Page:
A team killer every time is an aimless team wandering around with no purpose and no plan. Know what it is you want to do and lead your team to victory! GO IRISH! (Oh, sorry, got a little caught up in the moment).
I guess just "shooting from the hip" that one big roadblock would be having members that can't (or won't) be humble enough to work with others for the good of the team. You could have some good people individually that can't pull it together to be a good team. Likewise, you could really build a great team with members who "on paper" don't look like a top-notch group, but work with each other and develop together.
Equally as important (I think) is having the right leader for the team (ethics, skills, temperament, dedication, etc)
Hey Jeff,

Great points! Having all the education and experience in the world does not make a good team. Having the ability to harness all of that experience and education and communicate effectively with each other is a good start in the right direction.

I think part of the problem is that some are ego driven which in turn leads some to believe their way is the best and only way. I also think that most that come to this site believe otherwise and that is why we are here.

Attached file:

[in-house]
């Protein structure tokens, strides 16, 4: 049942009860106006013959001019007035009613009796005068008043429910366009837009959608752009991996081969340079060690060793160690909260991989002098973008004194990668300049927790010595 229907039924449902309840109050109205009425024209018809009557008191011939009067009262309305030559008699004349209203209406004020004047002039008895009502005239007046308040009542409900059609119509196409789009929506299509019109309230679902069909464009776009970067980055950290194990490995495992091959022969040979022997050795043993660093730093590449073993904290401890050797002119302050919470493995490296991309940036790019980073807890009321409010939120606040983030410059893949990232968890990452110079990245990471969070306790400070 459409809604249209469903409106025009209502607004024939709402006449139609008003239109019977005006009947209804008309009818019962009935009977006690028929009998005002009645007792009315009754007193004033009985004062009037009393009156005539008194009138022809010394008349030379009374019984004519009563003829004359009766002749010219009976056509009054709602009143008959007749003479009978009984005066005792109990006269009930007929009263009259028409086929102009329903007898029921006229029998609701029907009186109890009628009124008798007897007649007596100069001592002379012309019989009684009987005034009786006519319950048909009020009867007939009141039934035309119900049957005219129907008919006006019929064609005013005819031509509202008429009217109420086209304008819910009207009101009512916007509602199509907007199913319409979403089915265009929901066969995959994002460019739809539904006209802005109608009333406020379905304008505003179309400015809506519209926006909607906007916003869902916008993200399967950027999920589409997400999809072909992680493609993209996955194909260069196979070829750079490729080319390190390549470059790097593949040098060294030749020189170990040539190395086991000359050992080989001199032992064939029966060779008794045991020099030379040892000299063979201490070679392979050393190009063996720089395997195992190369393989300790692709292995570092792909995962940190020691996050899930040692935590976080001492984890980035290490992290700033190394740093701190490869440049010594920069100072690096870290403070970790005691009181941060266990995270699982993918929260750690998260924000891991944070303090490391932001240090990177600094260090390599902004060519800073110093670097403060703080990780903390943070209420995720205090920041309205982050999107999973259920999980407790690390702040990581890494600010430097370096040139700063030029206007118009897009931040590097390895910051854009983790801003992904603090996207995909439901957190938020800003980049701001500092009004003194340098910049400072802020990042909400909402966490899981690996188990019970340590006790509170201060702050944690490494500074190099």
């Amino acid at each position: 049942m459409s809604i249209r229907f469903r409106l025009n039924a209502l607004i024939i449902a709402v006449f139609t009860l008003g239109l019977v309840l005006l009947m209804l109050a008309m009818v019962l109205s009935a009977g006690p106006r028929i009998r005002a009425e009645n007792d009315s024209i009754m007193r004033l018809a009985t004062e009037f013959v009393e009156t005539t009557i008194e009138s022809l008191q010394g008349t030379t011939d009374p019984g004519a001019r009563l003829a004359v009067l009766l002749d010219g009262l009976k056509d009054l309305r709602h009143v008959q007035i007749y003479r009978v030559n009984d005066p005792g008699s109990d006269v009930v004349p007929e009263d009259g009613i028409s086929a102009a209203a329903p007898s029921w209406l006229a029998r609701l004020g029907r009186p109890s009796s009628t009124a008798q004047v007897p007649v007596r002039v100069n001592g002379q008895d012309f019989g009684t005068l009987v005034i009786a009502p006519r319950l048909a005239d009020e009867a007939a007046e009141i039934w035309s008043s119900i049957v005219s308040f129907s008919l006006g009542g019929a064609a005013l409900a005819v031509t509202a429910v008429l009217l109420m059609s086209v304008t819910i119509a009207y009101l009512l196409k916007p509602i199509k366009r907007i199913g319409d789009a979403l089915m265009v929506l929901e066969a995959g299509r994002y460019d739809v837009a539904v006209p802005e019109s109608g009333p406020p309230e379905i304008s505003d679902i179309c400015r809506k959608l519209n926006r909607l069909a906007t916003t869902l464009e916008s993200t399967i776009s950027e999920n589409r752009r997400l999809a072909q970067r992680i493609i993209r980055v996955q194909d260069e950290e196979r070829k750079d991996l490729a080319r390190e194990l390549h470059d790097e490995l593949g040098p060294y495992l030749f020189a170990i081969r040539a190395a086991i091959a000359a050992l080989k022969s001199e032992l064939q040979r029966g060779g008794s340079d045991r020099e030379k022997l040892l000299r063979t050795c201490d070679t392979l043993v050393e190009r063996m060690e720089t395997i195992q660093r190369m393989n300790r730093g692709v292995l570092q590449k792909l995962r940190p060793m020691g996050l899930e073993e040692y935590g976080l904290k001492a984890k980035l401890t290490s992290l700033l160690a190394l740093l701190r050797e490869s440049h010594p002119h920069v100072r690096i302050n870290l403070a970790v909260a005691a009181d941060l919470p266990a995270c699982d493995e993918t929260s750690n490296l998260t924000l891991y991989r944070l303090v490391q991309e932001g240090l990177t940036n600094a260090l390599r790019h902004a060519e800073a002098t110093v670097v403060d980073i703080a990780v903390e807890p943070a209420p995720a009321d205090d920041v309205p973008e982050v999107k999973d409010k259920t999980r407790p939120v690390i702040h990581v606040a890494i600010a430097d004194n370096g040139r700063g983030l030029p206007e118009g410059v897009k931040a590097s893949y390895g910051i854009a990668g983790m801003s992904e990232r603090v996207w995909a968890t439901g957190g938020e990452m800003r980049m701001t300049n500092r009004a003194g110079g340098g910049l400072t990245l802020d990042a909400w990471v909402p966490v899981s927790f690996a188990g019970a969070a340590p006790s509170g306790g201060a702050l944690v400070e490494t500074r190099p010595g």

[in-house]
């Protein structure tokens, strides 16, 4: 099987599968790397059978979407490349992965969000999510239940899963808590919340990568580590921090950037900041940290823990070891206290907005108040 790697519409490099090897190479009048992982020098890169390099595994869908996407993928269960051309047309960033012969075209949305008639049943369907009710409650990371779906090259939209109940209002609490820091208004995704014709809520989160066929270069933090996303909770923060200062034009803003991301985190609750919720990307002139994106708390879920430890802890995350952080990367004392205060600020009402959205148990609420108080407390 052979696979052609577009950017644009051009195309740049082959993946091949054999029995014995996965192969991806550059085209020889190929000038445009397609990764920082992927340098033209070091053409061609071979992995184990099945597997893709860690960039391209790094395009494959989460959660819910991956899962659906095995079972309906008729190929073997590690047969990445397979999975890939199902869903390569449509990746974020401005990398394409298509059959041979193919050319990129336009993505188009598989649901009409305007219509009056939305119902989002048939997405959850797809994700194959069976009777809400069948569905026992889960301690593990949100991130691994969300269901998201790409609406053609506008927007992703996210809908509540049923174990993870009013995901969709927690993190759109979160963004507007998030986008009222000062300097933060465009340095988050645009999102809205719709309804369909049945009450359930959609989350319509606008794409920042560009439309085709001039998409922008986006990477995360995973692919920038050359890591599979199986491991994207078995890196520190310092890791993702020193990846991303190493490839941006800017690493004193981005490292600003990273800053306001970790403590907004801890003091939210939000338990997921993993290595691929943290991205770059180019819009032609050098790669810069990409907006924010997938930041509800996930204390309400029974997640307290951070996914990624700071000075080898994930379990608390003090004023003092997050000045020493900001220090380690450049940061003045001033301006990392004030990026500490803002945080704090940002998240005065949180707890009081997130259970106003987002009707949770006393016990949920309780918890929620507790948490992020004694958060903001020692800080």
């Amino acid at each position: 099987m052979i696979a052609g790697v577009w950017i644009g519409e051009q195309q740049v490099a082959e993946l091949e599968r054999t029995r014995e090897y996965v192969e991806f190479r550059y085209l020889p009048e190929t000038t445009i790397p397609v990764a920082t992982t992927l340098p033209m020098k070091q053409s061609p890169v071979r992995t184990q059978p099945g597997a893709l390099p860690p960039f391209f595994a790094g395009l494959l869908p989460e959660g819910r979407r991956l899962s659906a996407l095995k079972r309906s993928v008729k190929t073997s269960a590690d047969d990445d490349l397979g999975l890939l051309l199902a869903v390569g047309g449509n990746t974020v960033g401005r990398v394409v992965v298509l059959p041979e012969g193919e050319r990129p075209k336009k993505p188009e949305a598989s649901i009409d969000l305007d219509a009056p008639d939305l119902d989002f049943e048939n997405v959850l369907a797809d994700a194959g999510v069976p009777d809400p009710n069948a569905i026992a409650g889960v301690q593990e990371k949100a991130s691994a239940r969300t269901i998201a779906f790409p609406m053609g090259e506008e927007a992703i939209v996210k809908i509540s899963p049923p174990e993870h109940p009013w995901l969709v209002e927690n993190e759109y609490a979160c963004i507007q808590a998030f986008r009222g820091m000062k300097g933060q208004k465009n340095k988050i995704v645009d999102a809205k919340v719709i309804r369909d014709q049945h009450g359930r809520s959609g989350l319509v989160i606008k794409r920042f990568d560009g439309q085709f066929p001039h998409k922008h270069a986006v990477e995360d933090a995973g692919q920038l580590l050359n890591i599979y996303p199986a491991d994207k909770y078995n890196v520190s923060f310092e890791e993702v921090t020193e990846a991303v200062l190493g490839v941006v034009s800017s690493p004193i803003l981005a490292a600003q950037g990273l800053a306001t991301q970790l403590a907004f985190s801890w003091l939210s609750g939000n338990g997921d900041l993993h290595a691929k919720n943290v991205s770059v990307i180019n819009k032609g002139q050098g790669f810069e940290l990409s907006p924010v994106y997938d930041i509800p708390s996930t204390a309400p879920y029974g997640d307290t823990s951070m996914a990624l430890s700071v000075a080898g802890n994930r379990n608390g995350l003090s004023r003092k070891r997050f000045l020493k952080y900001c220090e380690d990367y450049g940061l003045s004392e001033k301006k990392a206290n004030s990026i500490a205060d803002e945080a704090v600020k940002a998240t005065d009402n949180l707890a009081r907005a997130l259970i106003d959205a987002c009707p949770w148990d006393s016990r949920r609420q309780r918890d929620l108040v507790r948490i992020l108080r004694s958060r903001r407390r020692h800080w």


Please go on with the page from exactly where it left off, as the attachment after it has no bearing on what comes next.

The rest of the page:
I am not the most experienced technical rescuer on this site by any stretch of the imagination. I have been involved in emergency services for 25 years and technical rescue for the majority of that time. Still, I struggle with members who have been involved with technical rescue for the same amount of time and are resistive to every opportunity for improvement (READ: Change). Any suggestions on how to best help them appreciate this opportunity would be appreciated.

At times just want to tell them I remember the hip boots, riding tailboard and the cotton duct coats too and to quit b******* about change because improvement happens whether they like it or not...Not the best approach I know!

Scooter
Scooter,

I know it is hard to let go of some of the guys who have been around since the team has been started, but if they are resistant to change then I think that is time to say that this is the direction we are moving and they can follow in this new direction (or hell, how about giving some input and helping lead in the new direction) or it is time for them to move on. Things are ever changing in this field and especially Tech Rescue! To have folks who have not been involved but want to tell you how things should be done is counterproductive and a detrimental to the entire team. Like you said, a lot of folks are living on how it used to be. I think that if things pan out the way we want them to then people will remove themselves just from the sheer amount of work that needs to be done to get where we should be.

Piep
One word: Ego!

This can be from the CO or any other member. No one on the team is more important than anyone else. The formal leader must realize that he/she must do just that-lead. Everyone on the team knows what they know. Everyone on the team should be striving to know what the rest of the team knows.
I have never mitgated a scene by myself. Never take credit for the positive outcome. Always take responsibility for negative one.